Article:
To sustain the hypothesis of foreign words being more likely to undergo this kind of semantic changes, Modern Greek γκεργκέφι would appear to be an instructive parallel. The word comes from Turkish gergef, “embroidery frame”, and does not mean anything else in Turkish. In Modern Greek, however, γκεργκέφι being a loanword, it has – in addition to its Turkish original meaning – also developed a slang acceptation which is a clear reminder of what the word for “glass” went through – or rather what went through the glass... The English correspondence to Modern Greek γκεργκέφι starts with a c and rhymes with blunt. You don’t need much imagination to understand the semantic transition.

    Incidentally, Turk. gergef being of Persian origin, cf. kârgâh, has an indirect relation to ... bordel. The first element is Pers. kâr, “work”, and the second -gâh is a Pers. verbal suffix meaning “place of”. The word kârhane in Turk. – literally:“work-house” - is an obsolete word for “a factory, a workshop”.

    How did the latter become obsolete in Turkish?

    With its modern Turkish phonetic and semantic development, kârhane ended up as kerhane, “brothel”!

    Today, indeed! But kerhane was the common Turkish word for brothel before the euphemism (and neologism) “genelev” came along. I have seen no indications that:

    I doubt whether it is possible to substantiate such an idea. It is interesting, but rather fanciful.

    In Azeri kerhane has kept its old meaning of “factory”, a fact which has resulted in perennial jokes among Turks who travel to Azerbaidjan to visit a factory – but are told that this is a ... brothel.:D

    Considering the influx of Russian Jews in Israel it is likely that they brought along the word бардак.

    Words travel, but it is not always obvious how they travel or why they assume a new semantic garb.:)

    End of part II.
  18. scriptum

    scriptum Senior Member

    Israel / Hebrew, Russian
    Hi Spectre,
    “Wow” is my reaction to your post. Knowing neither Turkish nor Persian, I am afraid I cannot be more specific... I only would like to remark that word formation based on replacement of the foreign suffix by a native one is not so uncommon in Russian (cf. chapeau – шапка). So the transformation of bordel into bardak is at least probable.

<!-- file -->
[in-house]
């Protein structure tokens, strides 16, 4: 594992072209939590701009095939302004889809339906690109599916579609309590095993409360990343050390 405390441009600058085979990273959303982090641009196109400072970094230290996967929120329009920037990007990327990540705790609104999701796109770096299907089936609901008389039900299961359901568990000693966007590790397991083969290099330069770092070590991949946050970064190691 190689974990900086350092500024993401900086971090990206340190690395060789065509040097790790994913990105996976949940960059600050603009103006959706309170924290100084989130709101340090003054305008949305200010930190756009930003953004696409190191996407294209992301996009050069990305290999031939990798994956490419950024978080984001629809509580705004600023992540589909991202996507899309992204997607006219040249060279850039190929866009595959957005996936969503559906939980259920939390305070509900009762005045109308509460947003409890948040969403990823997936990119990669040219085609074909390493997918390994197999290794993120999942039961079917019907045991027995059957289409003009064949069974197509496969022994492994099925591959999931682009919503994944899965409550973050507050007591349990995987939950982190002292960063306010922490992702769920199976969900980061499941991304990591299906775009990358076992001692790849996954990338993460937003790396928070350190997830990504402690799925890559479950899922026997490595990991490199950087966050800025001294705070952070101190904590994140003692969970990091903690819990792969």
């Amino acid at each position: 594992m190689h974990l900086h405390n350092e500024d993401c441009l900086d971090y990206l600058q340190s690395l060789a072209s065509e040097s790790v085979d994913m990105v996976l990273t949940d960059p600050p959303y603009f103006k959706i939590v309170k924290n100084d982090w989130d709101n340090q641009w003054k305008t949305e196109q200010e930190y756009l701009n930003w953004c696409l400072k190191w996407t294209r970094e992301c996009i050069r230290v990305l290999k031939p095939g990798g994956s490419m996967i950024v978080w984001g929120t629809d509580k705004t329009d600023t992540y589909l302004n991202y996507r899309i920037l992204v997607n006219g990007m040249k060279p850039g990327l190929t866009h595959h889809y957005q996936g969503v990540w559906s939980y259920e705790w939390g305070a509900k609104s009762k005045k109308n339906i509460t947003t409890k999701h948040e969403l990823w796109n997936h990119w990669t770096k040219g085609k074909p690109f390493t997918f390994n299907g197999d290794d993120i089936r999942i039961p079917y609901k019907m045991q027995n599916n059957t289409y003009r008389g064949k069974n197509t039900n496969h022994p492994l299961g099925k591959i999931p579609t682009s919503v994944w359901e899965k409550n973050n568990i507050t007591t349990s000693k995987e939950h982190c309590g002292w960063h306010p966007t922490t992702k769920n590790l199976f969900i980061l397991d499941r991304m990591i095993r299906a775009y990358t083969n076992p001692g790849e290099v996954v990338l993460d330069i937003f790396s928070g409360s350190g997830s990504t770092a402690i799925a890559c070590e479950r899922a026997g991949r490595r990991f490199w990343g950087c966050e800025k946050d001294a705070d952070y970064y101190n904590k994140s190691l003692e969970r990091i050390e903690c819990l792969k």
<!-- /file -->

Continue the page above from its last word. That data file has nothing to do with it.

19. Wow, also is my reaction. Spectre you are more than scholaire!

    As I was looking at this thread I though of the association of "glass" and "bardak", although I don't know if it's valid. In red light districts in countries like the Netherlands, women in "bordels" can be seen through the glass fornt of their "boutique". But I don't know if "bardak" and "glass" have the same value as in English "glass" and "glass/window". To add to that, is it possible that amalgams are made so that the meanings of glass/jug/prosititute's window front" would all tie up into "bardak", with the meaning of a "bordel(fr)" (a mess/a bordello) adding to the mix?

    Language is so interesting, and you realize at times that one person's coinging of a word, based on his/her knowledge of one or more languages, may create a new word understood by all through the linguistic melting pot! Indeed it is not scholars who create words - they study them!
    It is your "average Joe" on the street who comes up with the terms, who propogates them, and leaves them to the likes of linguistically-minded people to try to decipher and guess their origins!

    PS reading this I realize it doesn't make much sense, but I know what I mean ;)... Off to bed, tomorrow I will revise!
  20. maxl Senior Member

    Hebrew, Israel
    Wow indeed. Just one small point. There was no need to wait for the latest influx of Russians to Israel for bardak to enter Hebrew, since the word is used also in Yiddish, and thus from the very beginning of emigration of Eastern European Jews to the Holy Land in the 19th c. the word migrated with them. I doubt though whether the 18th c. Hassidim who settled in Jerusalem, Tiberias and Safed brought it with them.
  21. nty New Member

    okay,first thing,you need an open mind,the word bardak (ברדק) means a mess,like a messy room is "kheder mevordak" (חדר מבורדק),this is the most common this for this word.